How Does Shelf Life Affect Bearing Performance?

Blog | July 17th, 2017

The shelf life of an item is defined as the maximum length of time a product can be stored in a usable condition. Batteries have a built-in storage lifespan, as do many chemical products. Those chemicals, even the ones inside the batteries, deteriorate over time when they’re left on the shelf. As for bearing performance, shelf life effects do impact the performance characteristics of these indispensable spinning components, too.

Where’s The Performance Handicap? 

If bearing materials can withstand dynamic stresses, they won’t be affected by shelf life problems. The heat treated alloys aren’t the problem, but what about the lubricant that optimises the rolling elements when they zip fluidly around the twin race segments? Chemical compounds deteriorate, heat treated metals parts don’t, not if they’re stored properly. But more on that latter exception later. On turning our focus back to the oil film, a substandard lubricant will impede performance. Among other things, the formulated oil ages. It separates until it can no longer “grease” the bearing parts.

Shelf Life Issues: Bearing Deterioration 

Many years ago, metal parts corroded when they were poorly stored. They deteriorated until their working parts no longer functioned as an optimised whole. Today, even if a storage management strategy isn’t exactly virtuous, the shelved items are fabricated according to a stringent manufacturing methodology. They’re rust resistant, if not entirely rustproof. Likewise, lubrication technology has come a long way, so shelf life considerations are accounted for during the formulation stage. Essentially, lifespan is extended, but that feature is conditional. For example, the oil in question could hypothetically be assigned a shelf life that extends beyond several years, but that feature only applies when the lubricant is stored in its original container.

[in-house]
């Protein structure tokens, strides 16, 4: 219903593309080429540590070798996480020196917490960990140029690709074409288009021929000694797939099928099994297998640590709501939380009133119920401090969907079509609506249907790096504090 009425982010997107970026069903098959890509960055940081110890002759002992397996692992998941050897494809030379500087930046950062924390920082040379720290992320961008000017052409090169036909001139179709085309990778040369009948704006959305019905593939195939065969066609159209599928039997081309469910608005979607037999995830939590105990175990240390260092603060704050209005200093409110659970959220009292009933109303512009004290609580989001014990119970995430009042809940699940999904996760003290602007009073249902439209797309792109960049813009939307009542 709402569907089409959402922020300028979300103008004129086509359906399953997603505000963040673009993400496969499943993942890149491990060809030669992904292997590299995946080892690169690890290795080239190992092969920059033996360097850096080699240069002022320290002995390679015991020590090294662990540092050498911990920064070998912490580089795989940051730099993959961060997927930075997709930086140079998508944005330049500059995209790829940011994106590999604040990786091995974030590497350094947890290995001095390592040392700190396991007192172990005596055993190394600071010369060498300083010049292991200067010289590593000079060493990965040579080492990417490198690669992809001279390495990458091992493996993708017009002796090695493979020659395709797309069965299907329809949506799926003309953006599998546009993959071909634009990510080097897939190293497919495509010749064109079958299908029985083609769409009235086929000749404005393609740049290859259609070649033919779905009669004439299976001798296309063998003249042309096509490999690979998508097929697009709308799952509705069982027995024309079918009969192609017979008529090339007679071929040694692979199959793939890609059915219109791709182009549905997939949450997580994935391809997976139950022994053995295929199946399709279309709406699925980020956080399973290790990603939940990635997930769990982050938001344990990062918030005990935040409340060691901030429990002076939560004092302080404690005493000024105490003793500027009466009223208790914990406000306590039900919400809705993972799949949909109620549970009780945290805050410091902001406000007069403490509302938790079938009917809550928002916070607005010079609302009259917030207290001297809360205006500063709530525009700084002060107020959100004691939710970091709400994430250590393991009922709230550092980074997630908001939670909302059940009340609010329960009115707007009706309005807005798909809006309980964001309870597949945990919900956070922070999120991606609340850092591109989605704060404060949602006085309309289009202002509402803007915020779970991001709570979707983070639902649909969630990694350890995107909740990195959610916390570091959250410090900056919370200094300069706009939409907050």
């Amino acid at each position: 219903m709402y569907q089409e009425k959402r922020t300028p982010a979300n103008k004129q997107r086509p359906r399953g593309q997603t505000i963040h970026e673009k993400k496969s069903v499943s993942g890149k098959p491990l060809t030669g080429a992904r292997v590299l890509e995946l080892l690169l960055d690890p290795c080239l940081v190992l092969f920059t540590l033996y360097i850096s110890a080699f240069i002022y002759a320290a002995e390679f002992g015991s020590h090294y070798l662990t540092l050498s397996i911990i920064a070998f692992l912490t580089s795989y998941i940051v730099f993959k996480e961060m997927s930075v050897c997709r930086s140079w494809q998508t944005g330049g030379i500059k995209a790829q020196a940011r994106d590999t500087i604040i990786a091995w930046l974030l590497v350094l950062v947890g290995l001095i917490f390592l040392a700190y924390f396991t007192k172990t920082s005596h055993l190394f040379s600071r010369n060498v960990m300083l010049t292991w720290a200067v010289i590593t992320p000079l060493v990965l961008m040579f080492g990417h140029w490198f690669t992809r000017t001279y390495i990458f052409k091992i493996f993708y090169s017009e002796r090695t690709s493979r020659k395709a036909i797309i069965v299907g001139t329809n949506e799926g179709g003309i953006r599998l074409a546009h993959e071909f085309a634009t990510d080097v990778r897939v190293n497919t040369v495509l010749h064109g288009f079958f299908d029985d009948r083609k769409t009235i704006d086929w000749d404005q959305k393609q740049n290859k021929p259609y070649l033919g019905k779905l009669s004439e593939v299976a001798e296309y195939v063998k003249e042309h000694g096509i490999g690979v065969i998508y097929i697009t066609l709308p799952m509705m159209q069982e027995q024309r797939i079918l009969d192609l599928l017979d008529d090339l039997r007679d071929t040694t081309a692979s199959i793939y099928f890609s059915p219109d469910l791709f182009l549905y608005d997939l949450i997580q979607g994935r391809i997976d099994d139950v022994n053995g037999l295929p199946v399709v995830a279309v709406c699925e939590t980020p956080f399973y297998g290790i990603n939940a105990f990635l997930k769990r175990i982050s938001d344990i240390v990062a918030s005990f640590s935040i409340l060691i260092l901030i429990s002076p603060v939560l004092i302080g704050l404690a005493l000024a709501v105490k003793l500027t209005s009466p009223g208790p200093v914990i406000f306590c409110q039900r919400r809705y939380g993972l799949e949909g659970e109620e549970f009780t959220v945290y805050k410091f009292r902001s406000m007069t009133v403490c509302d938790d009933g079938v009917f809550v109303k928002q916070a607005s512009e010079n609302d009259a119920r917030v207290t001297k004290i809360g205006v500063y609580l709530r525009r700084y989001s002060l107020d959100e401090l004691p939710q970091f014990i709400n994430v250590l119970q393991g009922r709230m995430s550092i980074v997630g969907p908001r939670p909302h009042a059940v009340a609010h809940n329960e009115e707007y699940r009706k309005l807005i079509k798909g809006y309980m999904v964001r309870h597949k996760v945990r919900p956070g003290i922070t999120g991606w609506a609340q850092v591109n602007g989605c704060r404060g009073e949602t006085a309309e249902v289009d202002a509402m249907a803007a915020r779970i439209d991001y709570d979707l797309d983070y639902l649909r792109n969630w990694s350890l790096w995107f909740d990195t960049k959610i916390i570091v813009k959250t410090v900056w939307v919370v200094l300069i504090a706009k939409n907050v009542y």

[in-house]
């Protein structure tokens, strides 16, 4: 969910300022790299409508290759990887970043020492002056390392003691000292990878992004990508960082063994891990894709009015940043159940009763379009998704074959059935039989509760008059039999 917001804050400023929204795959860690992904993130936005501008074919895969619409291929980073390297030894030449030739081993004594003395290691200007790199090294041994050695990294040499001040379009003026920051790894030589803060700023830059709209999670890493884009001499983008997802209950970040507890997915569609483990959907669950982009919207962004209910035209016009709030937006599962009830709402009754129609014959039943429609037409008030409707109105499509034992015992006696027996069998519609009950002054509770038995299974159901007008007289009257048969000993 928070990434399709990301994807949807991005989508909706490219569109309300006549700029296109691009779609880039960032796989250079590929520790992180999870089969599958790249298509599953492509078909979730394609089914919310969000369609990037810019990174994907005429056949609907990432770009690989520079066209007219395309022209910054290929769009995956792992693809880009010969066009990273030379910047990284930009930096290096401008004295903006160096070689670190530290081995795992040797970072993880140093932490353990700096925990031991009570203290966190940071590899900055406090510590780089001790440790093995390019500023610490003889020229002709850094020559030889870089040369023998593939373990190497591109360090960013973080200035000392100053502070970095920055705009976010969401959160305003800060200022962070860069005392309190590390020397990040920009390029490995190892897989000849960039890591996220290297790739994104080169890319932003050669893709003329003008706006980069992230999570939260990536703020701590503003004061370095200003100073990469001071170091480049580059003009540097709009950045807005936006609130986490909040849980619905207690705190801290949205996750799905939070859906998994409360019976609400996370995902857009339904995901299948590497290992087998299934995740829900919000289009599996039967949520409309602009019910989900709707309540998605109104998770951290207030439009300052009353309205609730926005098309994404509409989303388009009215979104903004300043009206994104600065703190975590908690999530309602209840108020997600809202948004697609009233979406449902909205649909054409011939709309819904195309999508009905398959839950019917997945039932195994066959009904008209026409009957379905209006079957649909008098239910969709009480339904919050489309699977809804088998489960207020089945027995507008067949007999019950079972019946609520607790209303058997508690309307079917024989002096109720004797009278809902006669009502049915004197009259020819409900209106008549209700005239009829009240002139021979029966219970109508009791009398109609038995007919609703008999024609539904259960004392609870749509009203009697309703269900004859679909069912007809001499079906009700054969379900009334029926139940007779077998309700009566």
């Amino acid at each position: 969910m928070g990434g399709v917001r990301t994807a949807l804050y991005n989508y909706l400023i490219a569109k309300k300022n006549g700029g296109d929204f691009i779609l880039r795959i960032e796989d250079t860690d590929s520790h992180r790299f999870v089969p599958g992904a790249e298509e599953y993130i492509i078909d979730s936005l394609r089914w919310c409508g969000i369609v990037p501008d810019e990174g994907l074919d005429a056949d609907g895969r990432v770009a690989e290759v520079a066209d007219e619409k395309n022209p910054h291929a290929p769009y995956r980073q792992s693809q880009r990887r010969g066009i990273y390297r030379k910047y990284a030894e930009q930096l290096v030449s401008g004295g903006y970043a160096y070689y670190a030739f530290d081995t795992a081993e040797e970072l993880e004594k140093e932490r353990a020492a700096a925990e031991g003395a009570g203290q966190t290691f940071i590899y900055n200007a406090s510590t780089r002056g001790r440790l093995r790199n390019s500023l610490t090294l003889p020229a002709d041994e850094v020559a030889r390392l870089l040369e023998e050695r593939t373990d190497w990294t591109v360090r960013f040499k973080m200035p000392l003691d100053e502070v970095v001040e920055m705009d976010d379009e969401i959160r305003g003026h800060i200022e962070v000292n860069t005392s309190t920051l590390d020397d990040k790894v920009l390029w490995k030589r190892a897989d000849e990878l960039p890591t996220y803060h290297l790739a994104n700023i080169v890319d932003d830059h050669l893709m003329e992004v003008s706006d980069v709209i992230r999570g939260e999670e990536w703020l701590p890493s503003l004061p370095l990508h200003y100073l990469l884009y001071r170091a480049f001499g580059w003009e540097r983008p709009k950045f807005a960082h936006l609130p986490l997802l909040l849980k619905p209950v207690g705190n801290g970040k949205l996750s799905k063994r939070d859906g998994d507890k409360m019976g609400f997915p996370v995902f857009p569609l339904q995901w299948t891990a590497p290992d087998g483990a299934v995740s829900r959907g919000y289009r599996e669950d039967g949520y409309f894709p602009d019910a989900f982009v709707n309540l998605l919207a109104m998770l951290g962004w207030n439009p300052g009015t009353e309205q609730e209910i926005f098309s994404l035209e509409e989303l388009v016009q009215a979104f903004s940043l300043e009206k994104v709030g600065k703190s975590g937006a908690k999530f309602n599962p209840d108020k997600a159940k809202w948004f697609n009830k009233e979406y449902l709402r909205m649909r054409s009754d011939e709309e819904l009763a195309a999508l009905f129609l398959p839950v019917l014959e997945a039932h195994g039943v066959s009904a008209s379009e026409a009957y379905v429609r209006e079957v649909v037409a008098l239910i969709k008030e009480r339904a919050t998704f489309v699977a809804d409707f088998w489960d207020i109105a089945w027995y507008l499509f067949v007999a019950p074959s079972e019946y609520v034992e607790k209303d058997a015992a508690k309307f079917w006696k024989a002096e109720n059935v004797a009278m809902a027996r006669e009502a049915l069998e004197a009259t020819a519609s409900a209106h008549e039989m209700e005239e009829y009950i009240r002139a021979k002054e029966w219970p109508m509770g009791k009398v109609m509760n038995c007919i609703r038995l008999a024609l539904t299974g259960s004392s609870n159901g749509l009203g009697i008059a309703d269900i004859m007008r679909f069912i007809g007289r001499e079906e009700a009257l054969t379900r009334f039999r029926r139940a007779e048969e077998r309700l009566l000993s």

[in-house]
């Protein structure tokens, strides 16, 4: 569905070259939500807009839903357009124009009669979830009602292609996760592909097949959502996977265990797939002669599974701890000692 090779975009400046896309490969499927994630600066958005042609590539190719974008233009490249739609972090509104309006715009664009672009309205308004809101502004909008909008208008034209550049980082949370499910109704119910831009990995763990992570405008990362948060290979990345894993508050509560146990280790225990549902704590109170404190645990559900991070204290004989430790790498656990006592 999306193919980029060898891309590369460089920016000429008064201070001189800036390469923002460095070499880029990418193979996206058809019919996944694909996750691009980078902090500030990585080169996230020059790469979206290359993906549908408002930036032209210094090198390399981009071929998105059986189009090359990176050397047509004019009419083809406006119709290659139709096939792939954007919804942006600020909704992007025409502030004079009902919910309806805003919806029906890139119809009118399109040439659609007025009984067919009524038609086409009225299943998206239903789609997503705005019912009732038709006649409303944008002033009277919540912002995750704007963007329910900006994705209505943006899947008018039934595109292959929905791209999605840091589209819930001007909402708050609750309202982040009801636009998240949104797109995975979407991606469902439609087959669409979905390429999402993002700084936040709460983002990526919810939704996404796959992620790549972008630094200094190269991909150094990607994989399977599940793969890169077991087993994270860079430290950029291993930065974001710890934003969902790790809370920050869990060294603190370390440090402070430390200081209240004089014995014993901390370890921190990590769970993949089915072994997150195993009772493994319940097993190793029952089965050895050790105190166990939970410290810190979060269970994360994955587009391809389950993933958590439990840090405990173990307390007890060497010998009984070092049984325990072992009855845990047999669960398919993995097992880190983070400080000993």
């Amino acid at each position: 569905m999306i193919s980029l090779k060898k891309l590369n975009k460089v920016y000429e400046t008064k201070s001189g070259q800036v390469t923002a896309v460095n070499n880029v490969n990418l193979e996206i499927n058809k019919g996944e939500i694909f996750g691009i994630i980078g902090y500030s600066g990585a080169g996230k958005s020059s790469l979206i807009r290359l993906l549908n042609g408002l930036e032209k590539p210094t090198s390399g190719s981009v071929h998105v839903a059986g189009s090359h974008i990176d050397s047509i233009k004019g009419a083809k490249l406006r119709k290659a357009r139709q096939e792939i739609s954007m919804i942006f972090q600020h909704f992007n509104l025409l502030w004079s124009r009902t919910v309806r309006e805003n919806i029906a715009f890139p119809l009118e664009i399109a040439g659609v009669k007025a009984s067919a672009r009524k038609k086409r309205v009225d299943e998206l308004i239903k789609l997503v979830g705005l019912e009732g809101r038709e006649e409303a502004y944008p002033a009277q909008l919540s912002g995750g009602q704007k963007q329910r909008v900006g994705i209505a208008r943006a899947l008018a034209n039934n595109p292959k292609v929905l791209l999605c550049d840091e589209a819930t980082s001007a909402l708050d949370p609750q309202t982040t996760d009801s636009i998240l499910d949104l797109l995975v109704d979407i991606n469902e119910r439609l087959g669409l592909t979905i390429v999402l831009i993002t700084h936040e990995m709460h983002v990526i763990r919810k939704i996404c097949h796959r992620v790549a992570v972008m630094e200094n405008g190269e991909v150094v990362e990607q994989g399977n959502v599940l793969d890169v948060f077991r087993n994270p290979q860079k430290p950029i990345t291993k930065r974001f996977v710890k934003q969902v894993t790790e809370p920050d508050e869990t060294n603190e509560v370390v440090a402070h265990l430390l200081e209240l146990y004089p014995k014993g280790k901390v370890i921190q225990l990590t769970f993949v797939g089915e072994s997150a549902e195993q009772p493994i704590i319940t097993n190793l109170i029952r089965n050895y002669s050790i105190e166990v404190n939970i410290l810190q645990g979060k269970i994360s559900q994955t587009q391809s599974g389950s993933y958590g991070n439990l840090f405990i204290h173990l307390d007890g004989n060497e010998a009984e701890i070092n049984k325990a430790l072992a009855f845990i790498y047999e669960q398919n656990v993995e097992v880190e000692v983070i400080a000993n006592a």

Bearing Form Factors Affect Shelf Life 

When the oil is applied, a lubrication film forms around the rolling balls. They skate around the rings at high velocities while minimising friction. A superior performance factor is assured if the bearings are boxed and sealed. Again, there will be a performance hit due to the lubricant formulation, but chemical breakdown problems are minimised by advanced formulations, plus a few age-inhibiting additives. However, now that the oil and bearings are shelved as an integrated whole, there are other issues to address. Exterior contaminants are now a problem, but there is a solution, one that involves suitable packaging and a rust-inhibiting chemical preservative.

If an expiration date is attached to the bearing lubricant, what can be done when that date arrives and the product is still on the shelf? After all, the metal parts are still very much in prime condition. Avoid intolerable product wastage events by considering a bearing lubrication replacement service. Avoid this situation altogether, including the potentially costly oil replacement procedure, by knowing the shelf life of the lubricating agent.

 

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